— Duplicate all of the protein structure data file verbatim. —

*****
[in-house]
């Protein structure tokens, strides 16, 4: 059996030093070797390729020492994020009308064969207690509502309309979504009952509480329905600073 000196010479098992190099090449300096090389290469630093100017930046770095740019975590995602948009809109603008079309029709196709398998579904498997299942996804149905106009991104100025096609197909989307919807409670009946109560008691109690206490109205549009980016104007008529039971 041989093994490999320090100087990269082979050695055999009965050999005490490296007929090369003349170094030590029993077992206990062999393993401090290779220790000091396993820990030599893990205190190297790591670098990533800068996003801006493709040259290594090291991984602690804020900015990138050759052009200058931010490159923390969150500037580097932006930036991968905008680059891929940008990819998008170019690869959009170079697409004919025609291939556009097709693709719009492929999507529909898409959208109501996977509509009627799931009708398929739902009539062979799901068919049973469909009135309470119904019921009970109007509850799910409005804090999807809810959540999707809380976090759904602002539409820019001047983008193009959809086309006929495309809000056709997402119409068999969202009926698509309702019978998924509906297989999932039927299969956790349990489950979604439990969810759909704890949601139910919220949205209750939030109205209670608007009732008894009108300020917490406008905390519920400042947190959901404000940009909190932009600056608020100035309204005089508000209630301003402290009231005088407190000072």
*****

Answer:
[in-house]
């Protein structure tokens, strides 16, 4: 059996030093070797390729020492994020009308064969207690509502309309979504009952509480329905600073 000196010479098992190099090449300096090389290469630093100017930046770095740019975590995602948009809109603008079309029709196709398998579904498997299942996804149905106009991104100025096609197909989307919807409670009946109560008691109690206490109205549009980016104007008529039971 041989093994490999320090100087990269082979050695055999009965050999005490490296007929090369003349170094030590029993077992206990062999393993401090290779220790000091396993820990030599893990205190190297790591670098990533800068996003801006493709040259290594090291991984602690804020900015990138050759052009200058931010490159923390969150500037580097932006930036991968905008680059891929940008990819998008170019690869959009170079697409004919025609291939556009097709693709719009492929999507529909898409959208109501996977509509009627799931009708398929739902009539062979799901068919049973469909009135309470119904019921009970109007509850799910409005804090999807809810959540999707809380976090759904602002539409820019001047983008193009959809086309006929495309809000056709997402119409068999969202009926698509309702019978998924509906297989999932039927299969956790349990489950979604439990969810759909704890949601139910919220949205209750939030109205209670608007009732008894009108300020917490406008905390519920400042947190959901404000940009909190932009600056608020100035309204005089508000209630301003402290009231005088407190000072």